Most colonoscopies are performed under conscious sedation. Sedation for colonoscopy usually includes a combination of a benzodiazepine (midazolam or diazepam) and a narcotic (meperidine or fentanyl), or may include a short-acting anesthetic agent such as propofol. The elderly may be more sensitive to the agents used for sedation in GI endoscopy; small incremental doses should be given and the patient monitored closely for signs of cardiopulmonary compromise. Nevertheless, age alone is not a major determinant of morbidity; rapid or excessive dosing contributes more to complications from sedation than does age itself.
Endoscopic ultrasound (EUS) can be used to diagnose and manage disease of the anorectum. EUS utilizes high frequency ultrasound waves emitted from a probe attached to an endoscope to delineate the layers of the rectal wall, the internal and external anal sphincters, and the pelvic floor muscles. EUS may be helpful in evaluating these structures in patients with fecal incontinence. EUS also is frequently used to stage rectal malignancy, providing information about the depth of tumor invasion and the status of regional lymph nodes. Direct tissue sampling is available through fine needle aspiration at the time of the EUS.
Contrast studies of the large intestine involve coating the colonic mucosa with a contrast medium, usually barium sulfate, following thorough colonic preparation. Barium enemas may be performed by either single- or double-contrast method; in the latter, air is insufflated as well as barium. The single-contrast technique often is used to diagnose colonic strictures, fistula, obstruction, or diverticulitis. Double-contrast barium enema more commonly is used to detect polyps or mucosal abnormalities.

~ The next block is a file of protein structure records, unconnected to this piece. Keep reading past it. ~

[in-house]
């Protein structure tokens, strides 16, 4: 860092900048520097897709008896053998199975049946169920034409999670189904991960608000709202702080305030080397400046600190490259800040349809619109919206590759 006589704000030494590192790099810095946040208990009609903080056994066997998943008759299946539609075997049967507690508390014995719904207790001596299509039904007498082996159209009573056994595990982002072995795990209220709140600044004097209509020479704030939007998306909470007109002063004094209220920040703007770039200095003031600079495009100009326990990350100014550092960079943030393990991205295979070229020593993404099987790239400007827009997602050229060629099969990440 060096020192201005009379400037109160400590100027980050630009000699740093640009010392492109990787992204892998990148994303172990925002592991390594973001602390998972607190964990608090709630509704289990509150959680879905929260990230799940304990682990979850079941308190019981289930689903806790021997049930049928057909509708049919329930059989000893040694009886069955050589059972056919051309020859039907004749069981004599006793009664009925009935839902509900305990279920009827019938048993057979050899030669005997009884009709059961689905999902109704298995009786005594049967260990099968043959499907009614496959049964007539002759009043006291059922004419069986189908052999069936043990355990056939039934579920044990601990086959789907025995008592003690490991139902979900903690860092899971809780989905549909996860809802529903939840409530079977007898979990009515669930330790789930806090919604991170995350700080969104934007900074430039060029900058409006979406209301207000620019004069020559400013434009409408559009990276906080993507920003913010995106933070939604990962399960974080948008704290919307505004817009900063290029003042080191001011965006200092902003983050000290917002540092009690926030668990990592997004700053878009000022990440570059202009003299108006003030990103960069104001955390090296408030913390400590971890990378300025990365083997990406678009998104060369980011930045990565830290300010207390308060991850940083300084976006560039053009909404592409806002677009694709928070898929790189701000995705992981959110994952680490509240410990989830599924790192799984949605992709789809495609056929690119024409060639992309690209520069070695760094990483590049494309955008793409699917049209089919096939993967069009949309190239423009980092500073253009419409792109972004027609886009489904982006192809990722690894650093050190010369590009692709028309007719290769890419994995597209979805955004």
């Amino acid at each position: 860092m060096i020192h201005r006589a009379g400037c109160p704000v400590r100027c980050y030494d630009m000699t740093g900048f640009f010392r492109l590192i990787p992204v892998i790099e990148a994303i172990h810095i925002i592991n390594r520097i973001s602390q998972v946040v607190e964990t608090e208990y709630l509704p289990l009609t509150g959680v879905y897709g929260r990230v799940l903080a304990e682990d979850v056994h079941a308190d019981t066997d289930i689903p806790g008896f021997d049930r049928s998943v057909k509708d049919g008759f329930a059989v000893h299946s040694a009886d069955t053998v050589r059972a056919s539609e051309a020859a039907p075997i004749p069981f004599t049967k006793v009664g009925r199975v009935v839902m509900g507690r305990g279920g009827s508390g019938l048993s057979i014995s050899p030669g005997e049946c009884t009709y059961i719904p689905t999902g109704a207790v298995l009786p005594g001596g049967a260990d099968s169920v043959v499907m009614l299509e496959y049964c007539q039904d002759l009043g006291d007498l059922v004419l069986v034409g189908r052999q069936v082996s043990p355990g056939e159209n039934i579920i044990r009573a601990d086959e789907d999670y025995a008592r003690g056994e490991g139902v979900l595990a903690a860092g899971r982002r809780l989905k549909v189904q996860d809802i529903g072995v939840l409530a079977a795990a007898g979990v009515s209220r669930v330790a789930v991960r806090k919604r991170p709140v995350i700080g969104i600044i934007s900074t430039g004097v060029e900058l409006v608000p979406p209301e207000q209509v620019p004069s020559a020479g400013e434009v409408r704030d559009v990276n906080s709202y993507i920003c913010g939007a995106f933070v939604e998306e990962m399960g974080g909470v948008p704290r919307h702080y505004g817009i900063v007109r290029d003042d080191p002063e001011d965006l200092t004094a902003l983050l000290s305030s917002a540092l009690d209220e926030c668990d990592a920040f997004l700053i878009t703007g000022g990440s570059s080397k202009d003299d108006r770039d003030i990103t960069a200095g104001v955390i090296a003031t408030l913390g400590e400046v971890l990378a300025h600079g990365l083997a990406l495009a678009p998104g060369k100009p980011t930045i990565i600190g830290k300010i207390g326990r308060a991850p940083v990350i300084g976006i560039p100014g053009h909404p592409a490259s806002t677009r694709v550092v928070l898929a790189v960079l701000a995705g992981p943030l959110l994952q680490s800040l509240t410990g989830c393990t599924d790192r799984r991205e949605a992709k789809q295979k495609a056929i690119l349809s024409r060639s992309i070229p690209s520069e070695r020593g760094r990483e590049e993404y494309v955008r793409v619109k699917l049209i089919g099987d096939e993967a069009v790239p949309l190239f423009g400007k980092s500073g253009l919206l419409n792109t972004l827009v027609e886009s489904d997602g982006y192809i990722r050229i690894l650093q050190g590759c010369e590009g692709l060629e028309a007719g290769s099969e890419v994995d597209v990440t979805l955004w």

There exists some controversy concerning whether double-contrast barium enema is effective as a screening tool for colon cancer. Many experts consider colonoscopy to be the gold standard screening test. Colonoscopy is safe in the elderly and is widely available. However, contrast studies may be reasonable as a first-line test when colonic strictures are suspected or the presence of likely or known obstruction might make colonoscopy unsafe.
CT colonography (virtual colonoscopy) is a radiographic technique that combines helical CT and graphics software to create a three-dimensional view of the colonic lumen. This technology was developed to detect colonic polyps. In preliminary trials of CT colonography, detection rates for polyps greater than 5 mm were similar to those for optical colonoscopy. Debate remains about the significance of finding polyps of different sizes; comparisons of CT colonography with optical colonoscopy rest on what the investigators deem to be a “significant” polyp, with much disagreement about the significance of polyps less than 5 mm. Nonetheless, CT colonography will likely play an increasingly important role in colon cancer screening in the coming years.